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Is Tyler Hansbrough In Violation Of NCAA Rules?

You may remember that last spring a Chapel Hill, uh, entertainment
establishment promoted a draft party for UNC's Raymond Felton. Nothing
wrong with that except that
they listed David Noel as a special guest
which struck us then (and now) as something against NCAA rules since he was
being used (and apparently willingly) to promote a commercial enterprise (we earlier said they used his photo but were mistaken. However, his name was used promote a commercial event and that is not allowed).

Now we have a somewhat similar situation with freshman Tyler Hansbrough, who
has "officially approved" a Web site called
His approval is made clear by a Q&A section where he entertains questions
from readers.

Are athletes entitled to their own Web sites? Certainly. Indeed,
we'd argue that any prominent athlete who might have a professional future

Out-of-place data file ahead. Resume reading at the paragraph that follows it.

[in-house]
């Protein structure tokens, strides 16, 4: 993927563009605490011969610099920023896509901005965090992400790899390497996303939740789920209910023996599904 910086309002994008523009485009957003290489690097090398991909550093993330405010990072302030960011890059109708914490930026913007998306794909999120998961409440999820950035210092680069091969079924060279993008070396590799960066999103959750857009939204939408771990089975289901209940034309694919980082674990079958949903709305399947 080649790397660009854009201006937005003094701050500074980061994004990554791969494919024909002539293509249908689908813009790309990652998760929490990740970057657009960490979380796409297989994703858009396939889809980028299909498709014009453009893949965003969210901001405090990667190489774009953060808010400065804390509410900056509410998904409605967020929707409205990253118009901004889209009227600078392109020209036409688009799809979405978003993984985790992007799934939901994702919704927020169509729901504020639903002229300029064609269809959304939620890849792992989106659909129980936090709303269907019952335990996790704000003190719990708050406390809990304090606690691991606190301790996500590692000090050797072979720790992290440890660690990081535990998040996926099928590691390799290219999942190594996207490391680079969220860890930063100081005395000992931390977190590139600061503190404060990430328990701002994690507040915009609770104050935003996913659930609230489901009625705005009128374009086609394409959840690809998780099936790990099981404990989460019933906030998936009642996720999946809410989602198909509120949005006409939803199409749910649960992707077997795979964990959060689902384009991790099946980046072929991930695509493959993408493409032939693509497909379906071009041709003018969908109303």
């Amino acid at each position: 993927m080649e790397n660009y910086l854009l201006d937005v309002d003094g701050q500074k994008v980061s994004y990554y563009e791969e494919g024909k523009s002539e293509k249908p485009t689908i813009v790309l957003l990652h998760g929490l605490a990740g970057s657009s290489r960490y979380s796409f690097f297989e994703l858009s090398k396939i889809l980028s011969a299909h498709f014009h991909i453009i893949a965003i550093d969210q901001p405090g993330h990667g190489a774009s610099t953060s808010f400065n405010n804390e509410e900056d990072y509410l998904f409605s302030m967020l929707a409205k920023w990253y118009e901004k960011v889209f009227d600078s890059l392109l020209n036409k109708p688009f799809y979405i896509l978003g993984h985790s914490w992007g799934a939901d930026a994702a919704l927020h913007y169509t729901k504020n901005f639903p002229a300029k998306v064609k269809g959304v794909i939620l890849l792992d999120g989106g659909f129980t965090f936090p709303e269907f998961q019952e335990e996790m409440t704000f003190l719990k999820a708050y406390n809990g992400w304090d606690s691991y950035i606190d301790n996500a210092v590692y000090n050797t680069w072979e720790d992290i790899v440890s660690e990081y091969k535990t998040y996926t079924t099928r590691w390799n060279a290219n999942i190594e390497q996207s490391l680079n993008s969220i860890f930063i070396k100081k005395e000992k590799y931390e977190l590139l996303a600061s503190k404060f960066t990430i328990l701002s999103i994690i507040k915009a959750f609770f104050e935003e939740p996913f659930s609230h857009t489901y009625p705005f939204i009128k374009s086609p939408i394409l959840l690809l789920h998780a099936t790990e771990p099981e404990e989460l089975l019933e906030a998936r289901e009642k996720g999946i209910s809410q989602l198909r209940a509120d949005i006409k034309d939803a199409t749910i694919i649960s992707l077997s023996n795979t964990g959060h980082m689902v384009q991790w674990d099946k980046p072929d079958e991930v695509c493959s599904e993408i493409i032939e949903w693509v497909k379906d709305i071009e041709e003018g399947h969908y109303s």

should have one and should try hard to get his own name registered as a domain.
It's only prudent.

However, in this case, the Web site is registered not to Hansbrough, but to
someone else:

Domain Name: TYLER50.COM

owner: Richard Browne

organization: Wilson Browne, Inc.


address: 99 Mint Lane

city: Poplar Bluff

state: MO

postal-code: 63901

country: US

Is this legal by NCAA standards? Well, it could be in a few ways.
First of all, there could be a pre-existing relationship which in some ways the
NCAA finds acceptable. Secondly, Hansbrough could be paying all the bills
himself, even though the site is not registered in his name.

On the other hand, though, it's equally possible that the NCAA would see this
as an extra benefit not given to the average student. It's a nicely done
site - someone put some time and effort into the graphics and the flash work is
pretty good.

But if you priced it commercially, it would cost a fair amount.

So is this an extra benefit? It might very well be - and there are some
ramifications if it is.

We were surprised that using David Noel as a commercial endorser wasn't
looked at by anyone else, at least not that we were aware of. So we're not
holding our breath waiting for anyone else to ask the same questions. But
at least they've been asked.